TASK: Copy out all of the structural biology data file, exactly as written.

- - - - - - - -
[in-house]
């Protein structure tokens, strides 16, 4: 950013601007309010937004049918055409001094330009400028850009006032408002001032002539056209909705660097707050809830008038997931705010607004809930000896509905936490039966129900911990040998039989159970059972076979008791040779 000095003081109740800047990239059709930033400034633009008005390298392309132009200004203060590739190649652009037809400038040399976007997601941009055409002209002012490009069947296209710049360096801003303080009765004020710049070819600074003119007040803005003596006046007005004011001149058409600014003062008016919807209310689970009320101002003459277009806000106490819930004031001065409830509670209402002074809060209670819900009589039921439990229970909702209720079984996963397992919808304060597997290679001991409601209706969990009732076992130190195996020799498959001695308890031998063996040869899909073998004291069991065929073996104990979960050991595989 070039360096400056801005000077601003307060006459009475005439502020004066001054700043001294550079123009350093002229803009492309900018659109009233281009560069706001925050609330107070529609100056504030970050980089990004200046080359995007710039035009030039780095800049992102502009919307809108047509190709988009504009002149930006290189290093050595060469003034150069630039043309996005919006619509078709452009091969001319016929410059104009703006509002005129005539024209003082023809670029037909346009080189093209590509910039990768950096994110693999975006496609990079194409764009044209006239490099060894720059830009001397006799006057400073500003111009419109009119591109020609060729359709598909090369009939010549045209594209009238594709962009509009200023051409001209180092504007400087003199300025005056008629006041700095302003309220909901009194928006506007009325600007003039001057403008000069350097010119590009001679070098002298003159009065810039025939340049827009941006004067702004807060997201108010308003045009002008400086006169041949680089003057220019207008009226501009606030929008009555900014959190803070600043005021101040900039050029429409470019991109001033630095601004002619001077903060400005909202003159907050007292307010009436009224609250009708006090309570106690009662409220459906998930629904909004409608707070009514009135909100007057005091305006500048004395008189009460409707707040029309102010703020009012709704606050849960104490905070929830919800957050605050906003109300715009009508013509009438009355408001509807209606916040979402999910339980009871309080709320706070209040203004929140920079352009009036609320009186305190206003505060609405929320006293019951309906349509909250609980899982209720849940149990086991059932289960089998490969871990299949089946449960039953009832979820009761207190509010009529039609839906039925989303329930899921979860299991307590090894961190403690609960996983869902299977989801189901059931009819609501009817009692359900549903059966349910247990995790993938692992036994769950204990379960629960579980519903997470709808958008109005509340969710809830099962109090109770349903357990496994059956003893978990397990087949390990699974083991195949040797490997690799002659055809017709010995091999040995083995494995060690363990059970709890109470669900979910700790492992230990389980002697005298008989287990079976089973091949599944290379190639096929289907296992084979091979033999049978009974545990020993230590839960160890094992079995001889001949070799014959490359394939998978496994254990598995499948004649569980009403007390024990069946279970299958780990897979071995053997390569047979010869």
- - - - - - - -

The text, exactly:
[in-house]
């Protein structure tokens, strides 16, 4: 950013601007309010937004049918055409001094330009400028850009006032408002001032002539056209909705660097707050809830008038997931705010607004809930000896509905936490039966129900911990040998039989159970059972076979008791040779 000095003081109740800047990239059709930033400034633009008005390298392309132009200004203060590739190649652009037809400038040399976007997601941009055409002209002012490009069947296209710049360096801003303080009765004020710049070819600074003119007040803005003596006046007005004011001149058409600014003062008016919807209310689970009320101002003459277009806000106490819930004031001065409830509670209402002074809060209670819900009589039921439990229970909702209720079984996963397992919808304060597997290679001991409601209706969990009732076992130190195996020799498959001695308890031998063996040869899909073998004291069991065929073996104990979960050991595989 070039360096400056801005000077601003307060006459009475005439502020004066001054700043001294550079123009350093002229803009492309900018659109009233281009560069706001925050609330107070529609100056504030970050980089990004200046080359995007710039035009030039780095800049992102502009919307809108047509190709988009504009002149930006290189290093050595060469003034150069630039043309996005919006619509078709452009091969001319016929410059104009703006509002005129005539024209003082023809670029037909346009080189093209590509910039990768950096994110693999975006496609990079194409764009044209006239490099060894720059830009001397006799006057400073500003111009419109009119591109020609060729359709598909090369009939010549045209594209009238594709962009509009200023051409001209180092504007400087003199300025005056008629006041700095302003309220909901009194928006506007009325600007003039001057403008000069350097010119590009001679070098002298003159009065810039025939340049827009941006004067702004807060997201108010308003045009002008400086006169041949680089003057220019207008009226501009606030929008009555900014959190803070600043005021101040900039050029429409470019991109001033630095601004002619001077903060400005909202003159907050007292307010009436009224609250009708006090309570106690009662409220459906998930629904909004409608707070009514009135909100007057005091305006500048004395008189009460409707707040029309102010703020009012709704606050849960104490905070929830919800957050605050906003109300715009009508013509009438009355408001509807209606916040979402999910339980009871309080709320706070209040203004929140920079352009009036609320009186305190206003505060609405929320006293019951309906349509909250609980899982209720849940149990086991059932289960089998490969871990299949089946449960039953009832979820009761207190509010009529039609839906039925989303329930899921979860299991307590090894961190403690609960996983869902299977989801189901059931009819609501009817009692359900549903059966349910247990995790993938692992036994769950204990379960629960579980519903997470709808958008109005509340969710809830099962109090109770349903357990496994059956003893978990397990087949390990699974083991195949040797490997690799002659055809017709010995091999040995083995494995060690363990059970709890109470669900979910700790492992230990389980002697005298008989287990079976089973091949599944290379190639096929289907296992084979091979033999049978009974545990020993230590839960160890094992079995001889001949070799014959490359394939998978496994254990598995499948004649569980009403007390024990069946279970299958780990897979071995053997390569047979010869």